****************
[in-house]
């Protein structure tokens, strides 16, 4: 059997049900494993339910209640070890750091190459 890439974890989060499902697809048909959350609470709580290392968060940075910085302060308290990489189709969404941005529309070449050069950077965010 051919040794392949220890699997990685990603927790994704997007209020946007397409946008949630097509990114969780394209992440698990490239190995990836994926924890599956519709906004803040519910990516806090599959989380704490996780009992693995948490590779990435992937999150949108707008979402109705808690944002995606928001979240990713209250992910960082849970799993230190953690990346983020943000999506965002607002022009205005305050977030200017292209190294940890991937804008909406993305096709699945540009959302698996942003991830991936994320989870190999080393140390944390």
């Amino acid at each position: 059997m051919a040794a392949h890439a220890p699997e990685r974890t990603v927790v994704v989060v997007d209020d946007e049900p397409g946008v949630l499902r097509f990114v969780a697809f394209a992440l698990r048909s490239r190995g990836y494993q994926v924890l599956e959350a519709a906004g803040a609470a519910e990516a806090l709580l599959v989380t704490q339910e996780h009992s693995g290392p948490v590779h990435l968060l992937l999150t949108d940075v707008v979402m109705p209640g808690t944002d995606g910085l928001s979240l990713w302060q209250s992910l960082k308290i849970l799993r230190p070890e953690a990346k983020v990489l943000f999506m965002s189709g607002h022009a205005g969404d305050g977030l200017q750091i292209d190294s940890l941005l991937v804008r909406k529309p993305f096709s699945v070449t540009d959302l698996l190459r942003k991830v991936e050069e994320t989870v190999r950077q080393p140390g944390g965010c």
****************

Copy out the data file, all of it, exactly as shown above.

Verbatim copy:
[in-house]
């Protein structure tokens, strides 16, 4: 059997049900494993339910209640070890750091190459 890439974890989060499902697809048909959350609470709580290392968060940075910085302060308290990489189709969404941005529309070449050069950077965010 051919040794392949220890699997990685990603927790994704997007209020946007397409946008949630097509990114969780394209992440698990490239190995990836994926924890599956519709906004803040519910990516806090599959989380704490996780009992693995948490590779990435992937999150949108707008979402109705808690944002995606928001979240990713209250992910960082849970799993230190953690990346983020943000999506965002607002022009205005305050977030200017292209190294940890991937804008909406993305096709699945540009959302698996942003991830991936994320989870190999080393140390944390």
């Amino acid at each position: 059997m051919a040794a392949h890439a220890p699997e990685r974890t990603v927790v994704v989060v997007d209020d946007e049900p397409g946008v949630l499902r097509f990114v969780a697809f394209a992440l698990r048909s490239r190995g990836y494993q994926v924890l599956e959350a519709a906004g803040a609470a519910e990516a806090l709580l599959v989380t704490q339910e996780h009992s693995g290392p948490v590779h990435l968060l992937l999150t949108d940075v707008v979402m109705p209640g808690t944002d995606g910085l928001s979240l990713w302060q209250s992910l960082k308290i849970l799993r230190p070890e953690a990346k983020v990489l943000f999506m965002s189709g607002h022009a205005g969404d305050g977030l200017q750091i292209d190294s940890l941005l991937v804008r909406k529309p993305f096709s699945v070449t540009d959302l698996l190459r942003k991830v991936e050069e994320t989870v190999r950077q080393p140390g944390g965010c």